A: Customers should always be acutely aware of their credit history – it’s way more important than just monitoring their score. Most consumer-driven scoring models like the ones offered for free across the web are NOT FICO scores, so they are not the same ones we as lenders use to evaluate credit. The big surprise isn’t that we might see a lower score than you do – it’s that the customer may not realize something is reporting late (whether correctly or incorrectly). Using a good monitoring service and accessing a credit report about four times a year helps safeguard against mistakes.
A: The Federal Trade Commission ran a study a few years ago that demonstrated 21% of customers had a mistake on their credit report. That’s about 40 million Americans, and what’s more, customers who apply for credit more than twice a year are about three times more likely to have a material error on their report. We find that business owners are much more active with their personal credit and tend to fall in that category more often than not.
A: He was able to get his new tow truck, and all is well. As much as I’m proud we were able to work with him, his willingness to work with us on putting a structure together that made sense for the underwriters was the most important ingredient in our successful outcome.
Next week we will check in with George Vandel in our Sioux Falls office. Stay up to date and learn more from our valuable resources at www.AmericanEFS.com/The-Bottom-Line
A common question that comes up with nearly all of our customers is, “Why choose a non-bank lender?” After all, banks have access to the most inexpensive capital, in theory have no limits on how much they can lend, and have all of the resources in the world to make borrowing money both fast and simple, right? Like most theories, it is feasible, but in practical application doesn’t usually work for most customers seeking machine tool financing. Here’s why.
Banks like liquidity – that is lots of cash on hand. Most machine tool financing transactions are with customers that by design do not have a lot of cash on hand. Machine shops are one of the most receivable intensive categories of customers we lend to, meaning their balance sheet is way more likely to show a large accounts receivable balance as opposed to cash reserves. If you think about the logic behind how a shop full of machine tools operates, it’s easy to comprehend why. For starters, machine shops often need to make a lot of product in advance of being paid. This means they have to expend cash on materials and inventory with a long lead time to create finished product, and even longer set of terms before they can receive payment in full.
Besides wanting to see cash on the balance sheet, banks also like to touch it. In other words, for older machine tools expect to see a down payment requirement of 10-20% easily. That means you’re no longer just vying to get an approval by demonstrating liquidity, you’re actually risking your liquidity and giving up access to vital working capital you may need to produce product just to obtain financing.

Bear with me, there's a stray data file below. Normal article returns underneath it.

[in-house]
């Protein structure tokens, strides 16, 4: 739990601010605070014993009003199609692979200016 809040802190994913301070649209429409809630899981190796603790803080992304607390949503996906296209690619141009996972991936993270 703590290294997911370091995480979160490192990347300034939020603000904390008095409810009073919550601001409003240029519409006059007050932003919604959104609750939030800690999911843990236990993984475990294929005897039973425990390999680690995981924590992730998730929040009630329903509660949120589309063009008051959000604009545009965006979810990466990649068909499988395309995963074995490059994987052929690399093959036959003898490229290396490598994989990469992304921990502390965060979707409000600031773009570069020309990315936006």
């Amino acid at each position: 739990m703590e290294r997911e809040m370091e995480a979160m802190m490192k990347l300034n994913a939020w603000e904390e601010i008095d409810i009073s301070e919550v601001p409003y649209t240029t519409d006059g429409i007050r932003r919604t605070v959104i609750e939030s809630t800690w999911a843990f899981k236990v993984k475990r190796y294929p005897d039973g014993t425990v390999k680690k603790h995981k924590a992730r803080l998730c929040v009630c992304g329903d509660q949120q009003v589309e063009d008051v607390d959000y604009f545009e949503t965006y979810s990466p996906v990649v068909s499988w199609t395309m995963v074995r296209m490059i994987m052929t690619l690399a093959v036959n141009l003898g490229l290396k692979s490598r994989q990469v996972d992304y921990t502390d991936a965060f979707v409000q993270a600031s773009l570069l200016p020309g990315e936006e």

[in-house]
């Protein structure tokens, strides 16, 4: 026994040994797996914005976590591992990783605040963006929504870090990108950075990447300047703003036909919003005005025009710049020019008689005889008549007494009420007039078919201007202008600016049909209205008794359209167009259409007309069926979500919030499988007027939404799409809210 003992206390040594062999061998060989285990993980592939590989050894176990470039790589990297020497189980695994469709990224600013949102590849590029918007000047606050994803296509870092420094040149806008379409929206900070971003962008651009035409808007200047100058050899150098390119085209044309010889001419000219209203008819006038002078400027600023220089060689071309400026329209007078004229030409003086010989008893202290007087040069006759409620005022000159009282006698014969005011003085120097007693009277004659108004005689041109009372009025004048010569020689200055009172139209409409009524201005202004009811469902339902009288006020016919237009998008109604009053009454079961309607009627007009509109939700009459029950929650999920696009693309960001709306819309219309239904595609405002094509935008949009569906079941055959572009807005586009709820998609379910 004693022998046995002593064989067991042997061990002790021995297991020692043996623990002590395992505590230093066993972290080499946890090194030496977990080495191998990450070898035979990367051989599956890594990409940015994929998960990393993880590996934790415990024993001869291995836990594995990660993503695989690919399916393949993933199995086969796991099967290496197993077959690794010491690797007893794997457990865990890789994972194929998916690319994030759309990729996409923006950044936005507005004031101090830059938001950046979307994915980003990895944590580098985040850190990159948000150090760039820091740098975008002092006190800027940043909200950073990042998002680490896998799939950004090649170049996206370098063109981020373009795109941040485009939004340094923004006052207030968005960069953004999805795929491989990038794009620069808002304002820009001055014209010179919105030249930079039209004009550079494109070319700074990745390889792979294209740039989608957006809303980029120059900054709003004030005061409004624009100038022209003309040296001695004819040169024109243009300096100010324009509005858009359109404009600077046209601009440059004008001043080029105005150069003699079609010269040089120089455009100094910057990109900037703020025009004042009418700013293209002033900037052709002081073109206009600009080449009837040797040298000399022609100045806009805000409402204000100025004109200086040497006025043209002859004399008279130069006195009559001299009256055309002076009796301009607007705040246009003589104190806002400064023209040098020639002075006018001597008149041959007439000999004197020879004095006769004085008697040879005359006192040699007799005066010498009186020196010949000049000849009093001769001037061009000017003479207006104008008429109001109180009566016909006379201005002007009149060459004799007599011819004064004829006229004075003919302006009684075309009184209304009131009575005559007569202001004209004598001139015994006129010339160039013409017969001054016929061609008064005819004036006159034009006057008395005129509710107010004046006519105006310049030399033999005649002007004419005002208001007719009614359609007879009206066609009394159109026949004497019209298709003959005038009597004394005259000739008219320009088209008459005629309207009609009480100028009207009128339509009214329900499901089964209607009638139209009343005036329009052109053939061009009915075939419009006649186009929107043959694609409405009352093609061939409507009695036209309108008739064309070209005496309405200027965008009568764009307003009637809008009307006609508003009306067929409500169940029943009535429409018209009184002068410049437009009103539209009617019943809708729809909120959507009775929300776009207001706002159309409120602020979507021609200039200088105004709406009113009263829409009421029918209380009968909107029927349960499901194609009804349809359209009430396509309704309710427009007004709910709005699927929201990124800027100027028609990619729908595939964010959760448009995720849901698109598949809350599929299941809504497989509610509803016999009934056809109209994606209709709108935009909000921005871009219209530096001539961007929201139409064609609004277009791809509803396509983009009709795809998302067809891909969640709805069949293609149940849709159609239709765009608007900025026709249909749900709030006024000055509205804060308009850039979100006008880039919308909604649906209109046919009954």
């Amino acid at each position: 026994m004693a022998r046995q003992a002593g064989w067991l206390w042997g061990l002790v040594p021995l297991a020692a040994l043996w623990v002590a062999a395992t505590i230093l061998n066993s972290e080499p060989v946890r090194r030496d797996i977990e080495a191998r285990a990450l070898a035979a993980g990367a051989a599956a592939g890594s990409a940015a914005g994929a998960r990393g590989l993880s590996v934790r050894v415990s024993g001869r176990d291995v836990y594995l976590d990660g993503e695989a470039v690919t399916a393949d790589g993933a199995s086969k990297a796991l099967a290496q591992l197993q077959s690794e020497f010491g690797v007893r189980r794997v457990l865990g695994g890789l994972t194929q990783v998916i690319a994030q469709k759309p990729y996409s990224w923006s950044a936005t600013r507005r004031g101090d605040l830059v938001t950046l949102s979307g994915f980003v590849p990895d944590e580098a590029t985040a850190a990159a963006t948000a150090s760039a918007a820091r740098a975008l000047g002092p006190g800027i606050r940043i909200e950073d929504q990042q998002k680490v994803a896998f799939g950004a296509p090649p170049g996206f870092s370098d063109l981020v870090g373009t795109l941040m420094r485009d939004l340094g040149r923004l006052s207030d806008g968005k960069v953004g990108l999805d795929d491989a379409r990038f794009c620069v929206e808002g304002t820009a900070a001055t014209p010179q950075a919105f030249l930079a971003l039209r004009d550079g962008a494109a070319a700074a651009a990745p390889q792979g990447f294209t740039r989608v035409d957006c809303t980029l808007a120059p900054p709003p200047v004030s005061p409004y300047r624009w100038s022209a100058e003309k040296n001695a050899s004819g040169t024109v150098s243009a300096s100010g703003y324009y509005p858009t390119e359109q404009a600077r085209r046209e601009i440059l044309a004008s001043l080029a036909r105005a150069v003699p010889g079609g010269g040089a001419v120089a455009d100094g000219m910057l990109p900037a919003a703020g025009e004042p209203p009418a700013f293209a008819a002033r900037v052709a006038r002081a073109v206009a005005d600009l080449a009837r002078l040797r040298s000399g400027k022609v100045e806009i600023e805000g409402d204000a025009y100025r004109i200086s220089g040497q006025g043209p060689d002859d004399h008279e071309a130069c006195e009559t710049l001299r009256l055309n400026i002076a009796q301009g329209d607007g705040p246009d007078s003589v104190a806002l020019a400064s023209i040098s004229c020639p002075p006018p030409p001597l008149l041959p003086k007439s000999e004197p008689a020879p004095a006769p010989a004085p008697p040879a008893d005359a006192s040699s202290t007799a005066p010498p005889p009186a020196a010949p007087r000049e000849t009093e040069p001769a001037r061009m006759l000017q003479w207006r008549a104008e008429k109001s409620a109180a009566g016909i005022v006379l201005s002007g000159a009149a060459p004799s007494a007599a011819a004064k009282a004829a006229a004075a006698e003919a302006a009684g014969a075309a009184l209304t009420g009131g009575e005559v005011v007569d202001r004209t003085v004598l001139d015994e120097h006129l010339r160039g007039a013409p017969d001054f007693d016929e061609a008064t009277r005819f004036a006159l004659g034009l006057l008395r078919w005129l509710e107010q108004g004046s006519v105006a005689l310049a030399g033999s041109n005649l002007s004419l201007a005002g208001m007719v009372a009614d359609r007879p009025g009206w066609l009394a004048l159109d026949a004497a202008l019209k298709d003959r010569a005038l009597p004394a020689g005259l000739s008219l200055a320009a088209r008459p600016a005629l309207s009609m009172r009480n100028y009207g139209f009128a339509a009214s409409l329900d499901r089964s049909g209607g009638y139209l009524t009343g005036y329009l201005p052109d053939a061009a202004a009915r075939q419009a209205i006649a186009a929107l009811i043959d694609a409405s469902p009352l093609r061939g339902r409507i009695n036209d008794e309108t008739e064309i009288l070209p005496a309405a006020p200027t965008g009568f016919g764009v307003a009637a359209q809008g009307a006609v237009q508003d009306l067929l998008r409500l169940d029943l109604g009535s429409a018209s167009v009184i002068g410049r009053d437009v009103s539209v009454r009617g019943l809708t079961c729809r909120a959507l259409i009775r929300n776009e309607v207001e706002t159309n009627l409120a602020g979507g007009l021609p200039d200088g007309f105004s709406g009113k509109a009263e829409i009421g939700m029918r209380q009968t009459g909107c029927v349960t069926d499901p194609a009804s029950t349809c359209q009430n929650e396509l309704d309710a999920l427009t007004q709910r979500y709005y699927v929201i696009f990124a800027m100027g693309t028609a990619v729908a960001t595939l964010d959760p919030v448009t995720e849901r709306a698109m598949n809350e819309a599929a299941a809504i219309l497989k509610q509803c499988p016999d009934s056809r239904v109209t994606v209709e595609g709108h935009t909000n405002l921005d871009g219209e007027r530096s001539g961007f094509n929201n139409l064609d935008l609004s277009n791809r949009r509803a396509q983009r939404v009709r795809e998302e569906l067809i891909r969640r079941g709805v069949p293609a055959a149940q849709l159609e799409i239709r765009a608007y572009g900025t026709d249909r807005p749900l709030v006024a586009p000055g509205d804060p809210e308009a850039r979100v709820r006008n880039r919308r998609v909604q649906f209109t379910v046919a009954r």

Alternative and non-bank lenders finance machine tools based on the value of equipment and potential to earn income, not just on a strong balance sheet. That means if you buy something like a horizontal machining center or CNC machine that has a strong intrinsic value, you have an easier path to financing even if your current cash flow isn’t particularly strong. Machine tool loans are very desirable for a lender, because there’s a huge market for resale of the collateral and the equipment tends to depreciate very slowly, unlike, say, a used truck on a piece of construction equipment.
In a business completely built around production deadlines, it’s easy to understand why it’s important to cut down on the turnaround time from selecting a machine to implementation of a tool in the shop. According to Business Money Today, the average bank takes around 45-60 days to process your commercial loan application, and that’s assuming you provide everything they require upfront. With the average lead time of a machined product being 30 days, shops could see as many as two product cycles go by without being able to access their lathe, press, or other machine tool. The lost productivity alone is probably more than the interest savings over the life of the loan they’d gain by choosing a bank.
Our average turnaround time for most machine tool loans and leases is just ten business days from application to funding. Moreover, with our creative purchase order and prefunding arrangements, we’re often able to get a vendor to deliver a machine tool to our customer even prior to funding, cutting down on losses in productivity.
When customers first apply for a machine tool finance transaction, we usually expect to hear questions about rate and terms. This is because customers have been programmed to ask the basic question: “What’s the interest rate?” What’s particularly jarring about the campaign to cram customers into one line of questioning is that it’s a dishonest way to ask customers to evaluate a deal. ‘Rate’ is calculated in five or six different ways, whether it’s buy rate, sell rate, per year yield, APR, simple interest rate, payback as a percentage of the loan, or some kind of rate factor, none of these numbers tell a customer anything tangible about a transaction.